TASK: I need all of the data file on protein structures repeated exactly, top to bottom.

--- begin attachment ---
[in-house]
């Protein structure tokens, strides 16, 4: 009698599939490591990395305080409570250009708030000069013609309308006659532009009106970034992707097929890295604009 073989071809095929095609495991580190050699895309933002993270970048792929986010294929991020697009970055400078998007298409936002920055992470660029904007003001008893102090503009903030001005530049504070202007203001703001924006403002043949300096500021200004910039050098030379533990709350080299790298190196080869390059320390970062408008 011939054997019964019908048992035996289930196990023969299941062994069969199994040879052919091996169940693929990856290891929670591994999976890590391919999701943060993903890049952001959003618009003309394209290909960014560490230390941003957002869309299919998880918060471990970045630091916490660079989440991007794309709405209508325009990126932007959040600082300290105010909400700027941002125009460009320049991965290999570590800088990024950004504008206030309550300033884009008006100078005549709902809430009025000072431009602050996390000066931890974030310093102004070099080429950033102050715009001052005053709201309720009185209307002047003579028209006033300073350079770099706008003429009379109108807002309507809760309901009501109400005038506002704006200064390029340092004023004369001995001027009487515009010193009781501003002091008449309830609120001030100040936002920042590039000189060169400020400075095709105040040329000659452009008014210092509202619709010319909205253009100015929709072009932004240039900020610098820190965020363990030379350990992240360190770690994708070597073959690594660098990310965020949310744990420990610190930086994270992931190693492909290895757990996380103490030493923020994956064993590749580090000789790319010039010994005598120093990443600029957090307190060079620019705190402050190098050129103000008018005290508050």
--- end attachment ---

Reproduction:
[in-house]
């Protein structure tokens, strides 16, 4: 009698599939490591990395305080409570250009708030000069013609309308006659532009009106970034992707097929890295604009 073989071809095929095609495991580190050699895309933002993270970048792929986010294929991020697009970055400078998007298409936002920055992470660029904007003001008893102090503009903030001005530049504070202007203001703001924006403002043949300096500021200004910039050098030379533990709350080299790298190196080869390059320390970062408008 011939054997019964019908048992035996289930196990023969299941062994069969199994040879052919091996169940693929990856290891929670591994999976890590391919999701943060993903890049952001959003618009003309394209290909960014560490230390941003957002869309299919998880918060471990970045630091916490660079989440991007794309709405209508325009990126932007959040600082300290105010909400700027941002125009460009320049991965290999570590800088990024950004504008206030309550300033884009008006100078005549709902809430009025000072431009602050996390000066931890974030310093102004070099080429950033102050715009001052005053709201309720009185209307002047003579028209006033300073350079770099706008003429009379109108807002309507809760309901009501109400005038506002704006200064390029340092004023004369001995001027009487515009010193009781501003002091008449309830609120001030100040936002920042590039000189060169400020400075095709105040040329000659452009008014210092509202619709010319909205253009100015929709072009932004240039900020610098820190965020363990030379350990992240360190770690994708070597073959690594660098990310965020949310744990420990610190930086994270992931190693492909290895757990996380103490030493923020994956064993590749580090000789790319010039010994005598120093990443600029957090307190060079620019705190402050190098050129103000008018005290508050």